San Antonio River, near Falls City
On Saturday, June 16, 2001, several members of the Alamo City Rivermen accompanied staff from the San Antonio River Authority on a short paddle on the San Antonio River near Falls City, Texas.
We put in at FM 791 upstream from Falls City and took out at US 181 just on the southern outskirts of the town. The trip is 6 to 8 miles. The banks are overgrown and steep at both the put-in and take-out. If the weather were wet, getting up and down the banks might be very difficult.
The river consists of long slow pools backed up behind rapids and falls, Falls City being aptly named. At several points, the river splits forming islands. We generally encountered rapids passing the islands. The first obstruction to the river flow is Mays Crossing, which comes up shortly after the put-in. Bedrock comes up to near the riverís surface. Depending on the water level, you might have to drag yourself over this and other similar features. My 17 foot Grumman hung up on this crossing.
Not too far after Mays Crossing comes Conquista Crossing. It consists of several rapids extending over a period of 100 or more yards in another area of exposed bedrock. I hung up here, too, but not as severely as at Mays.
Approximately half way through the trip comes Skiles Falls. It is a genuine vertical drop of 5 or 6 feet. We easily found a place to lower our canoes with a minimal portage. We were cheered on by locals enjoying the view and brew.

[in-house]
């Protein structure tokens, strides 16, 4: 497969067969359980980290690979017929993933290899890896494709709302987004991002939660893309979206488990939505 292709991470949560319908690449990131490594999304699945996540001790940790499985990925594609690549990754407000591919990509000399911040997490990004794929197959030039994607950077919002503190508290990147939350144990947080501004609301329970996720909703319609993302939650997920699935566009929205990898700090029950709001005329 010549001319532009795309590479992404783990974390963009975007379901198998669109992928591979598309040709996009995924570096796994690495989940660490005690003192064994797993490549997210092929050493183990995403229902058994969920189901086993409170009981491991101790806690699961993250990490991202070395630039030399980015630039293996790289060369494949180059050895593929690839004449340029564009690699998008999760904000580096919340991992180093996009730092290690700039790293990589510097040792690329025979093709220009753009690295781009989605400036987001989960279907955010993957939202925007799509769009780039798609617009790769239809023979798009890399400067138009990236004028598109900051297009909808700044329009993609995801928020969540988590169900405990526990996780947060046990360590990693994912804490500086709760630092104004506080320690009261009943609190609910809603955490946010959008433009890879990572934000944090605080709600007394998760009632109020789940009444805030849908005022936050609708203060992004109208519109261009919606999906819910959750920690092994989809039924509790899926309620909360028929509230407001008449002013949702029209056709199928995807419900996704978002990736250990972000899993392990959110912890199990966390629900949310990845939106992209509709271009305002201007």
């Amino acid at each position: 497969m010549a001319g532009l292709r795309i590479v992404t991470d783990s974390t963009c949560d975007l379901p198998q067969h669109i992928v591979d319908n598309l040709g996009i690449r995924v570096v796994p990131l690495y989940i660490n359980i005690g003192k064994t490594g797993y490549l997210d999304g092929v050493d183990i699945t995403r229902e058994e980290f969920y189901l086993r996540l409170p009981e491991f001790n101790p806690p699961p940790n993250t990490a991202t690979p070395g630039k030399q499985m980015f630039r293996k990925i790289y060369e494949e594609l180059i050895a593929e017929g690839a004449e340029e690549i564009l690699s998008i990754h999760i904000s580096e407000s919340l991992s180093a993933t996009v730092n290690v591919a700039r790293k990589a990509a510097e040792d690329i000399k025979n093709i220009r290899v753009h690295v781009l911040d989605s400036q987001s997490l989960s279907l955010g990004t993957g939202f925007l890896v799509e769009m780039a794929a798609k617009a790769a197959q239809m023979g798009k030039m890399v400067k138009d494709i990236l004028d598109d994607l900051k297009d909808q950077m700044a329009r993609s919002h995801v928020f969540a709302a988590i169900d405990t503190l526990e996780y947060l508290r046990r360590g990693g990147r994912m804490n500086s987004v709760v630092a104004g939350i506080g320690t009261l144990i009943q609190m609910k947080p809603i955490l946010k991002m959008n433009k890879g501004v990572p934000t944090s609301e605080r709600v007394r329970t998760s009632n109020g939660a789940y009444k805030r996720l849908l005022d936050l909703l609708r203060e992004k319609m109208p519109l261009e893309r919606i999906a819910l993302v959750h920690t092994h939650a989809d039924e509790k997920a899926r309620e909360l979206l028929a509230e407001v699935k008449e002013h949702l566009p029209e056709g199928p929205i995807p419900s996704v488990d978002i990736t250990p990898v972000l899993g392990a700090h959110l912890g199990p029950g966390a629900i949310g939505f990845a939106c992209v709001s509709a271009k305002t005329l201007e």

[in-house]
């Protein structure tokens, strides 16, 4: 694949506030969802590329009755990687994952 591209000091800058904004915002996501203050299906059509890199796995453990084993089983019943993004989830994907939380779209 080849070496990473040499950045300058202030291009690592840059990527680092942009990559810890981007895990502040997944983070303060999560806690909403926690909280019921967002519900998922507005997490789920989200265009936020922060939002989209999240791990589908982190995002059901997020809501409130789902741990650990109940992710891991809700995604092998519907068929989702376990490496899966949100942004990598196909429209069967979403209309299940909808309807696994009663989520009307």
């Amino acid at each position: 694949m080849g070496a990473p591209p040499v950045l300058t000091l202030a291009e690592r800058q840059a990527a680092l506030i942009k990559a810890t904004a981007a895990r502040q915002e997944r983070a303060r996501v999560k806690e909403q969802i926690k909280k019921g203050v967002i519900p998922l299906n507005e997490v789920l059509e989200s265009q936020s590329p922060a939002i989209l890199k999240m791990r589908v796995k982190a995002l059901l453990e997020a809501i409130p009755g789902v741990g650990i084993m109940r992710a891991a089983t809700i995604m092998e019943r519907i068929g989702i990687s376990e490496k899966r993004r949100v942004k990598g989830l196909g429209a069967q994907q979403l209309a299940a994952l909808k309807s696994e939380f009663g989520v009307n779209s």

The only remaining obstruction of note is a series of small falls within a miles or so of the take-out. The river splits at an island. To river right, there is a series of falls maybe two feet in height. To river left, the gradient is more gradual. I went over only one drop of a foot or so. After squeezing under a fallen tree, I came out in the clear downstream of the island.
The rapids are all easy. I have no particular whitewater skills, and I did not capsize on any of them. The only person who did capsize was very inexperienced and did so on the last described rapid, which did require minimal maneuvering.
It was a beautiful and peaceful trip on an underused stream in our area. The San Antonio River Authority personnel were taking video for a presentation proposing developing the river better for paddlers. The long stretches of flat water require more paddling than you might expect, but that and the need to drag oneís canoe up a steep bank at the take-out are the only draw backs to the trip.
San Antonio, Texas